The Pitch: Three generations of women deal with the inevitability of death in the face of a global pandemic largely affecting the elderly. Kay (Emily Mortimer) and her daughter Sam (Bella Heathcote) travel to grandmother Edna’s (Robyn Nevin) remote Australian home after receiving news that she has disappeared. When Edna returns days later with no memory of where she’s been, the house begins to change, complicating an emotional story of aging with sinister undertones. Directed by Natalie Erika James, who also wrote the script along with Christian White, Relic effectively weaves in elements from Hereditary and The Visit to deliver a terrifying tale that tugs at the heartstrings.
The Ties That Bind: Relic struck a nerve with me. The story of a woman dealing with her ailing mother at the end of her life is one I’ve had a hard time finding words to process — and I’m likely not alone. It’s nearly impossible to watch Relic without thinking about our own relationships with our parents, and James masterfully presents a full spectrum of family dynamics. Many will find solace in a compassionate, but honest depiction of caregiving, while others will connect with the horror of losing control of your mind and body.
Resonating most with me is the story of a daughter asked to care for her mother with whom she has a strained relationship. My mom is currently sick with Covid-19, and the guilt of both not being able to care for her (due to quarantining) and not wanting to (due to issues from my childhood) has been challenging to admit.
Through Kay’s relationship with Edna and Sam’s attempt to help, James asks: “What do we owe to our parents?” Is it really as simple as “She changed my diapers so now I change hers” or can we allow it to be more nuanced?
Women’s Work: These relationships are beautifully brought to life by Relic’s three leads. Each gives a nuanced performance guiding viewers into a complicated headspace. But this film belongs to Nevin, whose stellar performance allows James to play on our fears of aging and death complicated by emotional attachments to those we love. Seamlessly shifting between sympathetic and terrifying, Nevin eerily portrays a woman whose mind is unraveling. We feel protective of her while simultaneously repulsed and fearful. It’s both a touching and unnerving portrait of a woman suffering from dementia that does not feel patronizing or reductive.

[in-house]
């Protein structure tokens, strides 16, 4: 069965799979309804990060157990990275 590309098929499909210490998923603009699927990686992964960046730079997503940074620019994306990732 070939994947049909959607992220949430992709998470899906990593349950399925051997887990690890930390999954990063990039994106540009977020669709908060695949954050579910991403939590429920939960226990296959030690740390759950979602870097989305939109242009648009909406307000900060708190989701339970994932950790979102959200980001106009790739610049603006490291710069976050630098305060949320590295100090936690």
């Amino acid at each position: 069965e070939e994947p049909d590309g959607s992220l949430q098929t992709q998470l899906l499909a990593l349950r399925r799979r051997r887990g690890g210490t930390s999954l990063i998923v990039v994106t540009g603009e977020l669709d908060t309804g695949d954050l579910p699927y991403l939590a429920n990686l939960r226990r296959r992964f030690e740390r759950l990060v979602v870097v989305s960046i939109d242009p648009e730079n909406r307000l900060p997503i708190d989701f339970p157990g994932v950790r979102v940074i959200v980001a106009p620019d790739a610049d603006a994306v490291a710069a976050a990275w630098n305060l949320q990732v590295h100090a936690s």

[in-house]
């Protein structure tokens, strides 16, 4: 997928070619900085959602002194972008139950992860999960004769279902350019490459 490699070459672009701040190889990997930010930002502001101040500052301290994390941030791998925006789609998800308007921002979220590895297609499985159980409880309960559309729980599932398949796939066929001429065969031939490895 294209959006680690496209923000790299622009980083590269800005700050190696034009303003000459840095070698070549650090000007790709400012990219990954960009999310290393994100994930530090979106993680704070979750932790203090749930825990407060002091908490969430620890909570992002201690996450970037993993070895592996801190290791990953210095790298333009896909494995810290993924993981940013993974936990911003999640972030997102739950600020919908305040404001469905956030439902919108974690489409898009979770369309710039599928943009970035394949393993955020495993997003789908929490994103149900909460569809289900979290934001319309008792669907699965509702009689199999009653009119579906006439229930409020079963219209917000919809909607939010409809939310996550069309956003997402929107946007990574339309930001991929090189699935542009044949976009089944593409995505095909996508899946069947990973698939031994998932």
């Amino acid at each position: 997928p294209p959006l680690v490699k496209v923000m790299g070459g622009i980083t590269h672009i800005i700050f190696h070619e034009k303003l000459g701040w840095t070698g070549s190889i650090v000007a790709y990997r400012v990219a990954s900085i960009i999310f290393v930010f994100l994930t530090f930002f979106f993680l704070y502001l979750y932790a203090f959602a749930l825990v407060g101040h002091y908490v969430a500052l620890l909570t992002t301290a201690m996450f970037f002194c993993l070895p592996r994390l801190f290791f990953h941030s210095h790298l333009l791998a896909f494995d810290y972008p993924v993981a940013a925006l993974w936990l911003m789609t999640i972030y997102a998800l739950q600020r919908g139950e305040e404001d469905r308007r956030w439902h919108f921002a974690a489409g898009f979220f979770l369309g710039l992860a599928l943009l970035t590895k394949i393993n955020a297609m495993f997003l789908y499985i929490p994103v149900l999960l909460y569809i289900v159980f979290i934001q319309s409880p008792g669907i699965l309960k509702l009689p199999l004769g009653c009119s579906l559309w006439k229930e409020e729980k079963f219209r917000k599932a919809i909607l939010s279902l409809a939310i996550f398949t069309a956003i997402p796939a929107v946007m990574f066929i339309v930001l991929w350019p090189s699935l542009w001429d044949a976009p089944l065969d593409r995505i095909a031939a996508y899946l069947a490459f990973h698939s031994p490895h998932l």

The Gingerbread House: Pulling in elements of Hansel and Gretel, Edna is both the victim and the witch, at times hating the house she lives in and yet also gaining strength from it. Throughout the house, rot and mold on the walls appear to move on their own, often taking the form of human-shaped shadows. This rot begins to appear on Edna’s body, giving her dementia the implication of sinister intent and leaving us to decide for ourselves if it’s real or a manifestation of her fear. We begin to realize the house is an allegory for Edna’s crumbling mind. It’s what she has always known, and where she used to feel safe, but she can’t trust it anymore, a concept likely familiar to those with a neurodegenerative disease.
Breadcrumbs to Nowhere: Relic’s one flaw is essentially pulling a bait-and-switch on what begins as a haunted house story possessed by sinister beings and ends somewhere else entirely. Effectively creepy sequences like monsters hiding under the bed, recurring nightmares, and images of an old cabin on the property set up questions that are never answered. While the resolution we do get is powerful, one can’t help but long for answers to the intriguing plot details set up in the first half.
Maze of the Mind: More successful breadcrumbs are the notes Edna has been leaving to herself to remind her of the basic actions of living. While some are innocent and practical like “turn off the faucet”, others are more sinister such as “don’t follow it” and “get rid of them.” We see them written in different and increasingly sprawled handwriting, leaving us with the feeling of an unraveling mind. The final note leads to a shocking and heart wrenching conclusion likely to bring anyone who has dealt with the slow loss of a loved one to tears.
The most effectively scary sequence in the film is one in which Sam loses track of her place in the house, walking down long, dark, ever-changing hallways that shift and shrink with her every move. Punctuated with brutal body horror and practical effects, it’s an unsettling journey meant to evoke the experience of losing the thread of reality. This sequence effectively puts Sam and Kay in the mind of Edna, allowing the audience to empathize with her and insinuate the insidious ways mental turmoil can turn contagious.
The Verdict: The conclusion of Relic is haunting, beautiful, and cathartic. What will be left of us when everything is stripped away?Who will be there to accept us in our most basic form? These are scary and frustrating questions to consider — and may prove divisive to some viewers — but Relic contends with these fears in such a relatable way. Because of this, James’ story is likely one that won’t be forgotten for those caught in its emotional web.
Where’s It Playing? Relic premieres Friday, July 10th.